Mental health problems

GeorgePeters

Investment Overview

In my last note on Acadia Pharmaceuticals (NASDAQ:ACAD) published at the end of June I gave the company a bullish rating. This was based on a few factors.

Acadia's share price had recently dropped from >$25, to $13, after an FDA Advisory Committee ("AdComm") voted 9-3 against approving its sole commercialized product - the antipsychotic therapy Pimavanserin, approved to treat Parkinson's Disease Psychosis ("PDP") under the brand name Nuplazid - for the additional indication of hallucinations and delusions associated with Alzheimer’s disease psychosis ("ADP").

In November 2020, Acadia's share price traded >$50, therefore my thinking was that despite this latest setback, the company still had several opportunities in play that could trigger a substantial rise in the stock price.

Firstly, it was possible that the FDA could ignore its AdComm, and opt to approve Nuplazid to treat ADP anyway - its briefing documents released ahead of the AdComm had been suggested it may be in favor of approval. We now know this did not happen, but two more good opportunities do remain in play.

Secondly, Acadia has been guiding a second drug - Trofinetide - through a pivotal study in patients with Rett Syndrome - a debilitating condition involving motor impairment that affects between 6-9k people in the US, for which there are no approved drugs. Management believes Trofinetide could reach ~$500m in annual sales, if approved.

And finally, Pimavanserin is also in Phase 3 studies in Negative Symptoms of Schizophrenia ("NSS"), so the possibility of a label expansion for the drug remains in play.

Fast forward four months - and two set of earnings - and Acadia today trades at more or less the same price as it did at the end of June. After the company released its Q322 earnings results yesterday, I thought it would be a good time to update the investment thesis in light of recent events.

First of all, let's break down the earnings picture.

Another Loss-Making Quarter Asks Questions Of Business Model

Acadia is, and always has been a heavily loss making company. The average net loss made by the company between 2016 and 2020 stands at $264m, which undermines otherwise impressive top line growth. Since Nuplazid was approved in 2016, revenues have increased from $125m to $484m last year.

Acadia slightly downgraded its guidance from $510 - $540m, to $510 - $520m when announcing Q322 earnings of $130.7m - which was down both sequentially and year-on-year, although only by a few million. Management said that demand growth rose 2% quarter-on-quarter, and that an inventory reduction impacted net sales by ~$7m.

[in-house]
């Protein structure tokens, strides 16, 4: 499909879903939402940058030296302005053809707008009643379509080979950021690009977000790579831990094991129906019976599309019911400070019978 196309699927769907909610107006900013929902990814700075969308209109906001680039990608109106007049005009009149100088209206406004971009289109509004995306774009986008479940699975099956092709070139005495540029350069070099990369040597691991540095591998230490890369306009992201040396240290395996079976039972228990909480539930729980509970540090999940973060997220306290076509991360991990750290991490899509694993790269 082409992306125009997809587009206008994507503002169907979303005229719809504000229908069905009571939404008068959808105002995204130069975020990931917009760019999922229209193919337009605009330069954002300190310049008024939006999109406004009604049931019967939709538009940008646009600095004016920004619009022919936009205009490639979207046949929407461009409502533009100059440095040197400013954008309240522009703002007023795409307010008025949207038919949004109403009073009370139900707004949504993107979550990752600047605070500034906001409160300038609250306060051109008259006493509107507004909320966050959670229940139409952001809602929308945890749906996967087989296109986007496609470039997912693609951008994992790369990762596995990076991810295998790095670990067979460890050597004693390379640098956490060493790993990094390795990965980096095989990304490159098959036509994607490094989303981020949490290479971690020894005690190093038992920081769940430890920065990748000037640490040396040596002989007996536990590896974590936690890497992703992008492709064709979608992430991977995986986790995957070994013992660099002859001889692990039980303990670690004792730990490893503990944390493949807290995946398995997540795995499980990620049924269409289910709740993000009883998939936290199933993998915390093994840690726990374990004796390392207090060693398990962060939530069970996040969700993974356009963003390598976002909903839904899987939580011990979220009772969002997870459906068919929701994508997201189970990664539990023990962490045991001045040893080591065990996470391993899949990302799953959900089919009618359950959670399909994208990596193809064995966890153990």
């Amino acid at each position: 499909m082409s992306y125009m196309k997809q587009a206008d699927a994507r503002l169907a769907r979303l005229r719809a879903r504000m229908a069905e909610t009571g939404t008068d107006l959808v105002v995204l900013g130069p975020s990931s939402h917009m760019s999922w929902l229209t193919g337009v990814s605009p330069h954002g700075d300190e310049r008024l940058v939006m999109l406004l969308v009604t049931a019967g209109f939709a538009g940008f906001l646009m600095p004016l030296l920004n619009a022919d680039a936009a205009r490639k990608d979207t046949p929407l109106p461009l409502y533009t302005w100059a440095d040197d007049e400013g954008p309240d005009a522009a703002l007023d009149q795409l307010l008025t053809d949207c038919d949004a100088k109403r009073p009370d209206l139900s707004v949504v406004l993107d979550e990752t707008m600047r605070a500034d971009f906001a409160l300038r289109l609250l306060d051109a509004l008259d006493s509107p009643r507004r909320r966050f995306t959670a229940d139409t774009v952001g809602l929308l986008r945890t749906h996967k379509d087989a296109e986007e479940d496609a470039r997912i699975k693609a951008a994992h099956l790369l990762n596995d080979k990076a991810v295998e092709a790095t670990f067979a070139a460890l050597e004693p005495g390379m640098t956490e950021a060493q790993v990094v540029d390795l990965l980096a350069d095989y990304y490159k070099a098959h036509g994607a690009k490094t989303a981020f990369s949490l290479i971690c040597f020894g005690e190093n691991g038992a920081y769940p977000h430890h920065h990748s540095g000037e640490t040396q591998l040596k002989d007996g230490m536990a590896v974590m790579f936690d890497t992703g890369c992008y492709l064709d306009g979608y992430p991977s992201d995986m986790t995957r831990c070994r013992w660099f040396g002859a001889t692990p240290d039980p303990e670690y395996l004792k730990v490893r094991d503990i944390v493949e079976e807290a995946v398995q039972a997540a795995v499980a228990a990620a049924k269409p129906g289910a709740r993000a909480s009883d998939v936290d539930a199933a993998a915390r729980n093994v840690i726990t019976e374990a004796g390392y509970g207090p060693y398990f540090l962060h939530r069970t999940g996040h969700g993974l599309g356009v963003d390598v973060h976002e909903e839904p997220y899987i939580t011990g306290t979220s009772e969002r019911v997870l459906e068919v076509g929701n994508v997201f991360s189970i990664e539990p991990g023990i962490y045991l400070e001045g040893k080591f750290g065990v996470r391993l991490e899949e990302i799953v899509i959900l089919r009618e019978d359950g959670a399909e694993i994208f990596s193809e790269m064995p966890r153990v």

More worryingly perhaps net loss for the quarter was $27.2m, which is significantly worse than the $15m net loss recorded in Q321. Across the first three quarters of the year, Acadia has racked up net losses of $174m, vs. $125m in the prior year period.

Acadia would presumably argue that its SG&A expenses were only $78.1m for the quarter, suggesting a margin of ~40% on sales of Nuplazid, and that the R&D expenses of $81m will be justified by the approval of Trofinetide - its New Drug Application ("NDA") has now been submitted and the Prescription Drug User Fee Act ("PDUFA") date - when the FDA announces whether it has been approved for commercial use - is scheduled for March 12, 2023.

Acadia also is funding studies of Pimavanserin in NSS, and another candidate, ACP-204, through Phase 1 studies in unspecified Neuropsychiatric Indications. In collaboration with Stoke Therapeutics Acadia has an antisense oligonucleotide program targeting the rare genetic condition SYNGAP1, Rett Syndrome, and other undisclosed targets, and there are other preclinical programs ongoing.

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Acadia pipeline breakdown (Acadia earnings presentation)

Acadia's cash position remains strong - the company reported near-term cash of $437m as of Q322, enough to absorb at least 2 more years of heavy losses, although at some point Acadia will be obliged to show that it can be a profitable business. If it cannot do so, it's share price is unlikely to begin climbing again.

Nuplazid Business Model - Drive Growth In PDP, Target Long-Term Care, Gain Approval in NSS

First of all Acadia needs to ensure that Nuplazid retains or ideally increases its sales of Nuplazid, and despite an average quarter, Acadia Steve Davis told analysts on the Q322 earnings call that prescription growth in the long-term care ("LTC") market have been increasing, thanks to an increase in LTC occupancy rates, which had fallen during the pandemic. Davis suggested that:

a new admission is a critical time for potential diagnosis of psychosis and potential treatment with NUPLAZID

Meanwhile, in-office patient visits continue to be impacted by the pandemic, Davis told analysts, with no immediate signs of improvement. Acadia's earnings presentation notes that the company "took a 9.4% price increase on Nuplazid in August," which implies a net pricing benefit of 3% taking inflation into account.

Although Acadia does not want to price itself out of the market, most Nuplazid patients have their prescriptions covered by Medicare Part D. There's always a risk that the Centers for Medicaid and Medicare ("CMS") could stop covering Nuplazid, which would be very damaging for Acadia, but for now at least Nuplazid is cash flow positive for Acadia. Davis also was able to tell analysts that:

the recent publications and presentations of real-world studies comparing the use of NUPLAZID to other antipsychotics, highlight and expand on the favorable safety profile of NUPLAZID for use in PDP patients.

In August, the FDA opted to follow the advice of its AdComm and reject Acadia's application for Pimavanserin to be approved in ADP. That leaves NSS as the company's only shot at expanding the label of Nuplazid. It's a potentially large market - Acadia estimates ~700k patients receiving treatment in the US for Schizophrenia have "persistent negative symptoms."